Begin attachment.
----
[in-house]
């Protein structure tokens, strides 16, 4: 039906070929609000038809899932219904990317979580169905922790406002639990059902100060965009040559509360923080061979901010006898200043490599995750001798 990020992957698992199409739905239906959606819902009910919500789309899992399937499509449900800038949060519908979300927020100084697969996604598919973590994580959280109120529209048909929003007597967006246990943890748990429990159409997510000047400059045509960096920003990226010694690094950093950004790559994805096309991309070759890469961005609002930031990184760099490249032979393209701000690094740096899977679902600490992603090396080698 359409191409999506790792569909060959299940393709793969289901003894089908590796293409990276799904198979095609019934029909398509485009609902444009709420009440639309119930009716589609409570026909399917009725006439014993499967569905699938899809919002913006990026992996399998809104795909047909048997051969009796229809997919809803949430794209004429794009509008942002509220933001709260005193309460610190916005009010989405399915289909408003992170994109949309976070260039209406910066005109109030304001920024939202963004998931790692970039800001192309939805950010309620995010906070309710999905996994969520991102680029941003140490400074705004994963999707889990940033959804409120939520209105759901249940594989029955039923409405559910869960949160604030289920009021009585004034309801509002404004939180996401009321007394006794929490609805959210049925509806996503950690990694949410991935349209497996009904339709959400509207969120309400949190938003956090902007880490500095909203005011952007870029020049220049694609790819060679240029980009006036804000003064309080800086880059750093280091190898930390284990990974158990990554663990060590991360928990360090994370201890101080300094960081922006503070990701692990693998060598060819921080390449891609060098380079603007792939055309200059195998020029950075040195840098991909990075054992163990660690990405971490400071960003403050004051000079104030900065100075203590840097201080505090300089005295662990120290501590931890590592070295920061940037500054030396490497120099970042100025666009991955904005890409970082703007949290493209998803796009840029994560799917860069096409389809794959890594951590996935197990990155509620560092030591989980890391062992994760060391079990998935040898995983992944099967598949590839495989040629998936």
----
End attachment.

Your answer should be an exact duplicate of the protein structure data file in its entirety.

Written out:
[in-house]
């Protein structure tokens, strides 16, 4: 039906070929609000038809899932219904990317979580169905922790406002639990059902100060965009040559509360923080061979901010006898200043490599995750001798 990020992957698992199409739905239906959606819902009910919500789309899992399937499509449900800038949060519908979300927020100084697969996604598919973590994580959280109120529209048909929003007597967006246990943890748990429990159409997510000047400059045509960096920003990226010694690094950093950004790559994805096309991309070759890469961005609002930031990184760099490249032979393209701000690094740096899977679902600490992603090396080698 359409191409999506790792569909060959299940393709793969289901003894089908590796293409990276799904198979095609019934029909398509485009609902444009709420009440639309119930009716589609409570026909399917009725006439014993499967569905699938899809919002913006990026992996399998809104795909047909048997051969009796229809997919809803949430794209004429794009509008942002509220933001709260005193309460610190916005009010989405399915289909408003992170994109949309976070260039209406910066005109109030304001920024939202963004998931790692970039800001192309939805950010309620995010906070309710999905996994969520991102680029941003140490400074705004994963999707889990940033959804409120939520209105759901249940594989029955039923409405559910869960949160604030289920009021009585004034309801509002404004939180996401009321007394006794929490609805959210049925509806996503950690990694949410991935349209497996009904339709959400509207969120309400949190938003956090902007880490500095909203005011952007870029020049220049694609790819060679240029980009006036804000003064309080800086880059750093280091190898930390284990990974158990990554663990060590991360928990360090994370201890101080300094960081922006503070990701692990693998060598060819921080390449891609060098380079603007792939055309200059195998020029950075040195840098991909990075054992163990660690990405971490400071960003403050004051000079104030900065100075203590840097201080505090300089005295662990120290501590931890590592070295920061940037500054030396490497120099970042100025666009991955904005890409970082703007949290493209998803796009840029994560799917860069096409389809794959890594951590996935197990990155509620560092030591989980890391062992994760060391079990998935040898995983992944099967598949590839495989040629998936």